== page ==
Point Lookout: a free weekly publication of Chaco Canyon Consulting
Volume 12, Issue 47;   November 21, 2012: On Facilitation Suggestions from Meeting Participants

On Facilitation Suggestions from Meeting Participants

by

Team leaders often facilitate their own meetings, and although there are problems associated with that dual role, it's so familiar that it works well enough, most of the time. Less widely understood are the problems that arise when other meeting participants make facilitation suggestions.
Silly putty dripping through a hole

Silly putty dripping through a hole. Silly putty is an example of a non-newtonian fluid. There are many kinds of non-newtonian fluids, but silly putty, which is a dilatant material, is particularly interesting in the context of facilitation suggestions by participants. In silly putty, the shear viscosity increases with applied shear stress. That is, the harder you hit it, the more viscous it becomes. It can drip through a hole, as shown above, but if you hit it with a hammer, it cracks. Here's a link to a video of what happens when you drop a 50-pound ball of silly putty off the third story of a parking garage. It shatters!

Making facilitation suggestions to a meeting in which you are yourself a participant can have analogous consequences. The resistance of the group can depend on their perception of your investment in your suggestion. If you seem to be heavily invested, they are more likely to reject your suggestion. Photo by Glitch010101 courtesy Wikipedia (CC BY SA 2.0).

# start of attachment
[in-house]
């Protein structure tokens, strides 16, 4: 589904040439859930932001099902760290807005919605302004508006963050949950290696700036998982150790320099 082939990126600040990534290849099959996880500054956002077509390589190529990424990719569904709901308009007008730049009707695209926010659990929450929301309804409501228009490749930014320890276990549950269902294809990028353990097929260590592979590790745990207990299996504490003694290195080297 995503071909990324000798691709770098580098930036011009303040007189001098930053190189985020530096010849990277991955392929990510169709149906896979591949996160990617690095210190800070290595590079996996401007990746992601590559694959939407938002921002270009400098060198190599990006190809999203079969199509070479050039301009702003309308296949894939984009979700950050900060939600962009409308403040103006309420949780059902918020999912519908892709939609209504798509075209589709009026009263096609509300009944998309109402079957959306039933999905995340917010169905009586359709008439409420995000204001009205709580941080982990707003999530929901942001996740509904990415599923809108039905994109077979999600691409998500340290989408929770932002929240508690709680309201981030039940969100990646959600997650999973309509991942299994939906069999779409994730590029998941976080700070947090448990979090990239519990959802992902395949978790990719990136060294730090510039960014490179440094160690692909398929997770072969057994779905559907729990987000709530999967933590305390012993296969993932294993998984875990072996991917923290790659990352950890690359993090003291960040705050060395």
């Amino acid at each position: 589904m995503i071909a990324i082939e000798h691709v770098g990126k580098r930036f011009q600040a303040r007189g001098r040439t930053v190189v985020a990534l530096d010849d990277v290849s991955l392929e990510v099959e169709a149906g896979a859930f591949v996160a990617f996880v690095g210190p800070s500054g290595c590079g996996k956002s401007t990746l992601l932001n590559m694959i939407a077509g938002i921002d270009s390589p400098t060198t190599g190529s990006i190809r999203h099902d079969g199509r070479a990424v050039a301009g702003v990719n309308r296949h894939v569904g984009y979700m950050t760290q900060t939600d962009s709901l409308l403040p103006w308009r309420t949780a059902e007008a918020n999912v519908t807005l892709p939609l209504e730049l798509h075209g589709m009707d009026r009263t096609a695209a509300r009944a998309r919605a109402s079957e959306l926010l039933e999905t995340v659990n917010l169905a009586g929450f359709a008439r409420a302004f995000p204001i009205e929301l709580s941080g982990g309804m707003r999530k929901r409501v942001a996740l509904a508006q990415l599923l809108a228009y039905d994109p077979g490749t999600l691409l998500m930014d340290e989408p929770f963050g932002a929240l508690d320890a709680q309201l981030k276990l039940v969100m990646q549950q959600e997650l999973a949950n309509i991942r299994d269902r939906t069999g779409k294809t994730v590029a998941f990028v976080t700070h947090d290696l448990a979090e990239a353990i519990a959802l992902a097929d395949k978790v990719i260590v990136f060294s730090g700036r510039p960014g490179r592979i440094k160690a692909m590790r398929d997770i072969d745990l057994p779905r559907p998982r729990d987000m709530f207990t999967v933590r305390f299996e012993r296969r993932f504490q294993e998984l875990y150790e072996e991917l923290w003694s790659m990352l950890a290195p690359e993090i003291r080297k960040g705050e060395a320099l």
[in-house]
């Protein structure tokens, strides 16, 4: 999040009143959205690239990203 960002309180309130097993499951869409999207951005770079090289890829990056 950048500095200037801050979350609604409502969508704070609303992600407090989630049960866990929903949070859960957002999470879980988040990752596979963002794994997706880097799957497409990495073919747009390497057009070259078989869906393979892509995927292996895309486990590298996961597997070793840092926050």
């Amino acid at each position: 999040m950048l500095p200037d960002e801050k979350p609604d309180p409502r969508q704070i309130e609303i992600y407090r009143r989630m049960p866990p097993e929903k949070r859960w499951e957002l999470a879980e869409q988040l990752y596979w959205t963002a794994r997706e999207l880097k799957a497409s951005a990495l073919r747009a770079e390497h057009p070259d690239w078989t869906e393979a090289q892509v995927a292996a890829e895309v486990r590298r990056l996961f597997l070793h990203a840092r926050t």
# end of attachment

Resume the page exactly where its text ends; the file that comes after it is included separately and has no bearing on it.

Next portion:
Meeting participants who make procedural suggestions to the chair, or facilitator, or to the meeting as a whole, are taking on a portion of the role of facilitator. When these suggestions are welcome, well timed, and infrequent, they can improve the flow of the meeting.

And sometimes facilitation suggestions create problems. Offering a process suggestion can be a risky move, even when the group is stuck or in chaos. Here are some tips for improving the chances of making suggestions that actually help.

Accept that the participant view is biased
Involvement in the discussion can obscure your view of it. This is why dispassionate facilitation by an uninvolved party is so helpful.
Facilitation suggestions from participants can still be helpful, though, if you present them from an honest personal perspective, and if they are received as information about how the discussion looks from your perspective.